Womack, who was inducted into the Rock & Roll Hall of Fame in 2009 by The Rolling Stones Ron Wood, was only 16 when he dropped out of school at the urging of mentor Sam Cooke and began recording with his brothers under the name the Valentinos. (Womack later went on to marry and divorce Cooke's widow, Barbra.)
The Valentinos first hit, "Lookin' for a Love," produced by Cooke, reached No. 8 on Billboard's R&B chart. Its second hit, “It’s All Over Now,” co-written by Womack, later became the Rolling Stones’ second Top 40 hit in the U.S.
Womack continued on as a solo artist, charting 36 songs between 1970 and 1990, including “That’s the Way I Feel About Cha,” “Woman’s Gotta Have It,”” and “If You Think You’re Lonely Now.”
He also wrote songs recorded by a number of artists, including Wilson Pickett and George Benson. An accomplished guitarist, he also played on sessions for everyone from Aretha Franklin to Ray Charles and Dusty Springfield.
In 2012, Womack released "The Bravest Man in the Universe," his first album since 1994's "Resurrection." Revered in England, Womack, who played the Glastonbury Festival in 2013, had worked with Blur's Damon Albarn on the set in London and New York. The album, which won the UK's Q Award for best album in 2012, was re-released June 12 with additional material. Albarn had worked previously with Womack on Albarn's side project, The Gorillaz' 2010 album, "Plastic Beach." Womack appears on the album's hit, "Stylo."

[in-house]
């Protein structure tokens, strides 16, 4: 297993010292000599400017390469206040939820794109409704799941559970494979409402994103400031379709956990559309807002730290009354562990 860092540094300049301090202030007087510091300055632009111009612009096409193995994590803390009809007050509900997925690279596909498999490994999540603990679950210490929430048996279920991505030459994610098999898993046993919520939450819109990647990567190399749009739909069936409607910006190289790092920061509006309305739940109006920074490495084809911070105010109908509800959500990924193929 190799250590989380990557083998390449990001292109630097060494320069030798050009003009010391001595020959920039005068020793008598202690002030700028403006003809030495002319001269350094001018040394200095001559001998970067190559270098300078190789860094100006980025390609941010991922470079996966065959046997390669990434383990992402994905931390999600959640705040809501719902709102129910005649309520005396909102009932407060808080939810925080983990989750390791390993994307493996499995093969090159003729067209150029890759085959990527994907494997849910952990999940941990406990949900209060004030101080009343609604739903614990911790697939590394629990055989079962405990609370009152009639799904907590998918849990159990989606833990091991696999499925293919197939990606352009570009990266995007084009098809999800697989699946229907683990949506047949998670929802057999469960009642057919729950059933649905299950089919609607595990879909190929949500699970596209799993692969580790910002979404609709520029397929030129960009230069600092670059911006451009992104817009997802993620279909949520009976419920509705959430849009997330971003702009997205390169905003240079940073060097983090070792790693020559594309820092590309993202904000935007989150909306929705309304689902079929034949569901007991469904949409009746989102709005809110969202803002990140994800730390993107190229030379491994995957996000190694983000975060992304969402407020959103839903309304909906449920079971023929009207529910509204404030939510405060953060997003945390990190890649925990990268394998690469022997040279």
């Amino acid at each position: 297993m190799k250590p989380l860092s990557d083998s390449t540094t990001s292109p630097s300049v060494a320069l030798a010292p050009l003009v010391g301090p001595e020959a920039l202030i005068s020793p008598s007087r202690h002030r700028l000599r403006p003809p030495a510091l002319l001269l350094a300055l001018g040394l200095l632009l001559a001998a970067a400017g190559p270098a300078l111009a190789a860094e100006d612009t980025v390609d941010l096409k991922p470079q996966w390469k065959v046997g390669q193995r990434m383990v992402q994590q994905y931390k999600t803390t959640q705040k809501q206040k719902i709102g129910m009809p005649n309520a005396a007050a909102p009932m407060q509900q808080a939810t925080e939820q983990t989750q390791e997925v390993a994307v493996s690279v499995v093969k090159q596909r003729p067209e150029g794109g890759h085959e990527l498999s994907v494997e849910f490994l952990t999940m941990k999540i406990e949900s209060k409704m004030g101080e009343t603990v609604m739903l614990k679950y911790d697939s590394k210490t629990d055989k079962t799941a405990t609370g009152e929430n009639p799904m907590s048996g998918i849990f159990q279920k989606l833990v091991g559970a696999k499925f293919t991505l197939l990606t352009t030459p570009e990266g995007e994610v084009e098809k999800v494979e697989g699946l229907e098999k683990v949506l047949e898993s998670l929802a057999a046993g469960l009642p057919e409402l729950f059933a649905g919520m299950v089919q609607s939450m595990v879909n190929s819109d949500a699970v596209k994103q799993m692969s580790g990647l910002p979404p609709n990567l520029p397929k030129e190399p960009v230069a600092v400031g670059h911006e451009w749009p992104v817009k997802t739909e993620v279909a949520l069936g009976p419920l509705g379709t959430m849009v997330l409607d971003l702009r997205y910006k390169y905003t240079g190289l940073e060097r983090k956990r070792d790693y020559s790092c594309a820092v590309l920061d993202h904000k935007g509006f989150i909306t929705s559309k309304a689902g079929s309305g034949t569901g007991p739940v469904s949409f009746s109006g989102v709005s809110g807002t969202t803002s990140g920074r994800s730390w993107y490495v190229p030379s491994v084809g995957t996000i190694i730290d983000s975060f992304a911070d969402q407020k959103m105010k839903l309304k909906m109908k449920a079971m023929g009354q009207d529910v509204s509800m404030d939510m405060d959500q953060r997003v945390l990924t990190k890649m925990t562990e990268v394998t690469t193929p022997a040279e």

Womack has been on the road, playing both the New Orleans Jazz Festival in May and Bonnaroo, earlier this month. He was slated to start a European tour July 19 in Amsterdam.
The cause of death has not been disclosed. Womack, a diabetic, had been diagnosed with colon cancer in 2012.
An updated, more extensive obit will be published shortly
For anybody who has and will see David Michôd's "The Rover," there's another strong lead besides Robert Pattinson and Guy Pearce: its soundtrack is like another character. The score for the film was composed by Antony Partos and performed by sound designer Sam Petty. (They both also helmed the sounds for Michôd's "Animal Kingdom.")
Michôd initially presented his cast with previously recorded and powerful songs from accomplished saxophonists and composers Colin Stetson and William Basinski, post-rockers Tortoise, Italian composer Giacinto Scelsi and -- yup -- pop star Keri Hilson. Partos and Petty chewed on them too, and riffed on the descending scenery for Pattinson's Rey and Pearce's Eric. What they weaved in became a gorgeous black mass of ominous, dissonant, agitated and aggressive compositions to rove to in the Australian outback.
Today, we exclusively reveal "The Rover" score tracks on their own; below, Michôd and Partos discuss arriving at sounds, customizing bastardized violins, the Keri Hilson "Pretty Girl Rock" scene, and when to try a little tenderness.